ISSUE #2          NOVEMBER, 2000
page 5 of 8



Now what I'm thinkin' 'bout is so delicate.......
If I breathe you know, I might lose it.......
It's just a drop of water in the biggest ocean I've ever known....
But at the very same time, it's big enough to drown the whole world.....

  From "Rainin' Babies" by The Flaming Lips, as it appears on In A Priest Driven Ambulance. Wayne Coyne always was good at writing these strangely conversational spiritual aphorisms of surprising depth. Everyone thought he was a major acid head, but as revealed in their recent Magnet Magazine cover story, Coyne has only done acid once or twice, a half-hit each time, revealing his bounteous psychedelic imagery to be mostly just speculation, about "the great acid trips we'd have when we became rock stars" or some such....

She lifts her dress and floats to dreamland,
Makes love to the sky
She lets her hair hang down as the weeds grow around -- Lady
Licking lollipops, catching moon drops,
Bright and Beautiful
Big fat love-inns, groovy be-inns,
For lady Greengrass!
Puff! -- The Trees turn tangerine!
Puff! -- The sky is suddenly green!
Her eyes reveal her state of mind....
....She's beginning to fly!...."

  From "Lady Greengrass" by a German band called The Ones. I haven't heard it, but these lyrics were printed in the book Cosmic Dreams At Play by Dag Erik Asbjornsen. It was the A Side of a single released in 1967, the only record The Ones ever put out. Edgar Froese played "an excellent, wailing acid guitar on this track" but, after The Ones' short-lived career, went on to form the more outward bound and legendary group Tangerine Dream, releasing several great albums in the early 70s before normalizing themselves into doing soundtracks for Tom Cruise movies.

And just when you tell her that you have no love to give her
she gets you on her wavelength and she lets the river answer
that you've always been her lover.....

  From "Suzanne" by Leonard Cohen, who probably isn't typically described as 'psychedelic,' but his first album Songs of Leonard Cohen certainly works for me.

Words are flowing out like endless rain into a paper cup,
They slither while they pass, they slip away Across the Universe.
Pools of sorrow, waves of joy are drifting through my opened mind,
Possessing and caressing me.

Jai Guru Deva....Om
Nothing's gonna change my world.....

Images of broken light which dance before me like a million eyes,
They call me on and on Across the Universe.
Thoughts meander like a restless wind inside a letter box,
They tumble blindly as they make their way Across the Universe

Jai Guru Deva....Om
Nothing's gonna change my world......

Sounds of laughter, shades of earth are ringing
Through my open ears inciting and inviting me.
Limitless, undying love, which shines around me like a million suns,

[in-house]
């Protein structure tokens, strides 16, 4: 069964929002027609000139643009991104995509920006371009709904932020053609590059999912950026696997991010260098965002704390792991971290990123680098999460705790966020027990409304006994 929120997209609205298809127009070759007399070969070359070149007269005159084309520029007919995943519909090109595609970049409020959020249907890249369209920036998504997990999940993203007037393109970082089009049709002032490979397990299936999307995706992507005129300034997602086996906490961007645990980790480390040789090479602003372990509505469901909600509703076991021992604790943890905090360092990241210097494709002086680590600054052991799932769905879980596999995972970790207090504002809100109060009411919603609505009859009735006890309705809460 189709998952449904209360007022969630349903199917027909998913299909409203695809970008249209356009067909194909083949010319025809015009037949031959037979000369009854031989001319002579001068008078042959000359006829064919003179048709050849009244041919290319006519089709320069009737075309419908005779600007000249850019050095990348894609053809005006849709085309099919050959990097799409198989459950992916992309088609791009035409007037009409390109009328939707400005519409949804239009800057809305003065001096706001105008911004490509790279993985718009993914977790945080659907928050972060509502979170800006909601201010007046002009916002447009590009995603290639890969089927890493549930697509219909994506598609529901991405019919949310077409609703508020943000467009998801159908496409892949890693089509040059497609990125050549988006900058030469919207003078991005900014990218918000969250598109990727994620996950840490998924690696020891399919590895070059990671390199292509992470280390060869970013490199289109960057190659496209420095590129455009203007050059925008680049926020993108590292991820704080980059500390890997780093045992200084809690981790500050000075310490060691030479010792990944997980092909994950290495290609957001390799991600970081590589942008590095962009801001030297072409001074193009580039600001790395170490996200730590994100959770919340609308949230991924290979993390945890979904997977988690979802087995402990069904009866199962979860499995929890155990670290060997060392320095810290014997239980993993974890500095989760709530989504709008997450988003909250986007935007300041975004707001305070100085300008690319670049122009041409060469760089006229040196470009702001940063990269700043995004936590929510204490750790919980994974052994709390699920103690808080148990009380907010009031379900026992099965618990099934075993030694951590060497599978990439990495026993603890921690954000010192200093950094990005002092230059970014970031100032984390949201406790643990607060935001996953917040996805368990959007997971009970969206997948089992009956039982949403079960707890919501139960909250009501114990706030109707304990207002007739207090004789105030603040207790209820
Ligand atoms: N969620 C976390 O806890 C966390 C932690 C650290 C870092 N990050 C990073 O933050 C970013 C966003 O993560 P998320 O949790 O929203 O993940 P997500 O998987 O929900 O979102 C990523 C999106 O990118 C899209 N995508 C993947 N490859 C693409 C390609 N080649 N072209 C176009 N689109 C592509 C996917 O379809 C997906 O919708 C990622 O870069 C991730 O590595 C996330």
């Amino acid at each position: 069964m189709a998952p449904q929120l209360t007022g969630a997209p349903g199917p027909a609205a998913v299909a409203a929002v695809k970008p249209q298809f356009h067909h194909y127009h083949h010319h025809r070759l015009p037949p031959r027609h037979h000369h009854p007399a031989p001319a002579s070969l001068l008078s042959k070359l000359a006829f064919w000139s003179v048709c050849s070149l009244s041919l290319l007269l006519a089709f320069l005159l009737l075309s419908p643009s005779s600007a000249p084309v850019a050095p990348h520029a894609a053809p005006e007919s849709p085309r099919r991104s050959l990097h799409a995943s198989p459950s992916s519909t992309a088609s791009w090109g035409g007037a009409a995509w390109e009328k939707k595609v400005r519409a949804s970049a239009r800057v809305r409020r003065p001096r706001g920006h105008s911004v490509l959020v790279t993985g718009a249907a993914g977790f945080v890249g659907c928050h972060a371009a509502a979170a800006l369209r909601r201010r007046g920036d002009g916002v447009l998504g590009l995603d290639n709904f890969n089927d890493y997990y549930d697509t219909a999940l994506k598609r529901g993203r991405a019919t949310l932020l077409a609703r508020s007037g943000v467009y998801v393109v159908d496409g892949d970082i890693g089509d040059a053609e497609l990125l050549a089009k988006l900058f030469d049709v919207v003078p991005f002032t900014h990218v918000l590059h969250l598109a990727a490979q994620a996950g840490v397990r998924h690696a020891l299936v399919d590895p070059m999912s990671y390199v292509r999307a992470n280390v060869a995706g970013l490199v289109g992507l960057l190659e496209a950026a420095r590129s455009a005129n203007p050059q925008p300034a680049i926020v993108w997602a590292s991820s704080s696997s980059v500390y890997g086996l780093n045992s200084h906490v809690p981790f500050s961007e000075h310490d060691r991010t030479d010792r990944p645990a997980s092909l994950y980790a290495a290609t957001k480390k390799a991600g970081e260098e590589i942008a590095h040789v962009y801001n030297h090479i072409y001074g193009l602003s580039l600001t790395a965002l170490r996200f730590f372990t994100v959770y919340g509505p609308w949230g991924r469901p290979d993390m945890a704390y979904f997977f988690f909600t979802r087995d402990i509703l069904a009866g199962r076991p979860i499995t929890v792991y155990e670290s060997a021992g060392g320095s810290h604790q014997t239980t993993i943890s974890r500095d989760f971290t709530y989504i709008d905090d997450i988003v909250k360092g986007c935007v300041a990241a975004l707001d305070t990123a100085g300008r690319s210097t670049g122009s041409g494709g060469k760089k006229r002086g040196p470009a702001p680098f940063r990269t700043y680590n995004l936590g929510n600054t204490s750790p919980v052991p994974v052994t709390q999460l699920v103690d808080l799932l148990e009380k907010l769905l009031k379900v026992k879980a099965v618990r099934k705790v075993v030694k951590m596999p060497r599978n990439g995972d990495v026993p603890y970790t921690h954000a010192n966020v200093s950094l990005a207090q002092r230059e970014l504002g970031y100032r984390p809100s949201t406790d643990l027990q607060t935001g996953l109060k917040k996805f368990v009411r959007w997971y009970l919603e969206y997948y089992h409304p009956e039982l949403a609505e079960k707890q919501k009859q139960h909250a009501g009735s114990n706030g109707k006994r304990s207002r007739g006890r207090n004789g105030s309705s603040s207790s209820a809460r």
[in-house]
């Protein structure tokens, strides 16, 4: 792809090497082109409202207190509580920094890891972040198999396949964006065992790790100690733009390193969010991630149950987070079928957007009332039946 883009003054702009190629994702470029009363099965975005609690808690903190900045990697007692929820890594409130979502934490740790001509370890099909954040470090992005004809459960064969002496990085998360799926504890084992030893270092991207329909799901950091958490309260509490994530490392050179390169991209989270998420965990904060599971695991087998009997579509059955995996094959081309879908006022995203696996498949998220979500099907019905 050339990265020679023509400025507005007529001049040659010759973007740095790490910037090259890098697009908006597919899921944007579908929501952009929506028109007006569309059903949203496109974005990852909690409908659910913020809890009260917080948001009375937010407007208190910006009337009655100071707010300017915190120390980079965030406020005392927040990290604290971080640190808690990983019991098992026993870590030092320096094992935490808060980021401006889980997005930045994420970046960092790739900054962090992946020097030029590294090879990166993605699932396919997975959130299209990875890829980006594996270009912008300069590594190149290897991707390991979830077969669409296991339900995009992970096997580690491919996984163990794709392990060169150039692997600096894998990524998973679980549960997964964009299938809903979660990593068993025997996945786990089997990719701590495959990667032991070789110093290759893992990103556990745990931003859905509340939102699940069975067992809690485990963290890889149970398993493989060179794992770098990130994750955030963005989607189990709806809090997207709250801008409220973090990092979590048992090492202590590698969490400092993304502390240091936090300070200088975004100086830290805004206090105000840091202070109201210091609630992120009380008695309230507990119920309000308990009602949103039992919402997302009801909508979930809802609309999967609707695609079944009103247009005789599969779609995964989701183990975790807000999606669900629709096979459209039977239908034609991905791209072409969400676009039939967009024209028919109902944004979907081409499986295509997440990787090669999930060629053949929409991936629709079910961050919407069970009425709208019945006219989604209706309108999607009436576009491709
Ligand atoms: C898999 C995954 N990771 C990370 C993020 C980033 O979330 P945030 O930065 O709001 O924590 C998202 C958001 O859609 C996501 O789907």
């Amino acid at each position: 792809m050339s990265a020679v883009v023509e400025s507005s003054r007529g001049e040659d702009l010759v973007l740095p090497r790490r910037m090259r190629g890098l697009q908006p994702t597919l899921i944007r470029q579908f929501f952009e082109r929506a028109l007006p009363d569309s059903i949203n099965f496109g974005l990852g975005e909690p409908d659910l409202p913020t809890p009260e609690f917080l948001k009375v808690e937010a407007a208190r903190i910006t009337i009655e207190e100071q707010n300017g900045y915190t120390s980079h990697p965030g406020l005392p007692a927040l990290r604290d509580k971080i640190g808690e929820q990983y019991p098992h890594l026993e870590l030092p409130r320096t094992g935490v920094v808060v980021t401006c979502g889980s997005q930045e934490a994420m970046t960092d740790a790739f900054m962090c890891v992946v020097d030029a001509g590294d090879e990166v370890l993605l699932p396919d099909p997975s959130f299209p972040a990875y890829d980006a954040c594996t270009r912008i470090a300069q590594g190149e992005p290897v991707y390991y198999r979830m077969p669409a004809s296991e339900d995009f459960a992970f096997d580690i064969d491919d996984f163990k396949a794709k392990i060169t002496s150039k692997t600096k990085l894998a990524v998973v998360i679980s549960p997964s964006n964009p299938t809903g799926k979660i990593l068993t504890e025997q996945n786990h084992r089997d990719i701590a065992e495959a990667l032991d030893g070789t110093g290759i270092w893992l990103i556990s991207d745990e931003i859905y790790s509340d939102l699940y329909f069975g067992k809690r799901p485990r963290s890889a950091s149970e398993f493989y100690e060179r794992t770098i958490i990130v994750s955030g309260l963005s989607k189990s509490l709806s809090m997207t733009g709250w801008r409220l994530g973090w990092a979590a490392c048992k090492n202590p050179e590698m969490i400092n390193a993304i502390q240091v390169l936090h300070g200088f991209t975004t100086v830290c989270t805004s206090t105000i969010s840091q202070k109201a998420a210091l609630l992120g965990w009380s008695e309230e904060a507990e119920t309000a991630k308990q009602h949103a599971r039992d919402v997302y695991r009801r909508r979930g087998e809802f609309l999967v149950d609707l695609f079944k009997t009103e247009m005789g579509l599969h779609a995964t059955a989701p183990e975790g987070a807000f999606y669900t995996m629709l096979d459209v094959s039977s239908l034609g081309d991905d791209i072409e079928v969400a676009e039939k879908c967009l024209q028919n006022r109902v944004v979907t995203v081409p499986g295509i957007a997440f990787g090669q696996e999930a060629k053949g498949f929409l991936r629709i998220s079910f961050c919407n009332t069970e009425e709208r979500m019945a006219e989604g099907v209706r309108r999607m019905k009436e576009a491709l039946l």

And calls me on and on Across the Universe

Jai Guru Deva.....Om
Nothing's gonna change my world......

  John Lennon's "Across the Universe." A very nice bit of religious psychedelia.


And how do I define "psychedelic"? Basically, as "intoxicating," meaning that something that is psychedelic is either a drug or something that mimics the effects of drugs. Even Leonard Cohen music mimics drugs through its focus, with each song a dirge of sorts that wends its way softly through one sound, one mood, a metaphor for the flatline of the drug-induced zone-out...or is it a metpahor for the sheer focus of epiphany, drug-induced or, just as importantly, completely sober? I think the latter is just as valid of a definition of "psychedelic" -- the sheer blinding focus of epiphany -- which brings us to the definition Richard Meltzer has used a couple times, "mind-manifesting," which to me means having your personal imagination fully engaged so that it charges you and your surroundings. In the Sixties, when groups of people were all mind-manifesting themselves in the same room, the resulting charge often led to some wild things -- psychedelic rock, folk, jazz, and electronic music, free love, and other radical demonstrations of the politics of being AT PLAY. Which is what I really mean when I say "intoxicating," is to be intoxicated by PLAY, not necessarily drugs, though drugs certainly do induce play in various ways for all ages who use them....just as they often don't induce any sort of play at all for people who dislike them, or are abusing them, or otherwise burnt-out on them, but using them anyway...DRUGS DO NOT ALWAYS GUARANTEE PLAY, OR EVEN PSYCHEDELIA....or even intoxication, for that matter. (cf. "I Couldn't Get High" by The Fugs.) The guy you know/once knew who sits in his living room at home and smokes tons of pot and then just sits there and smokes tons more after a while and just sort of repeats that all his life IS NOT psychedelic, or is he? (Maybe as some kind of zen singularity?)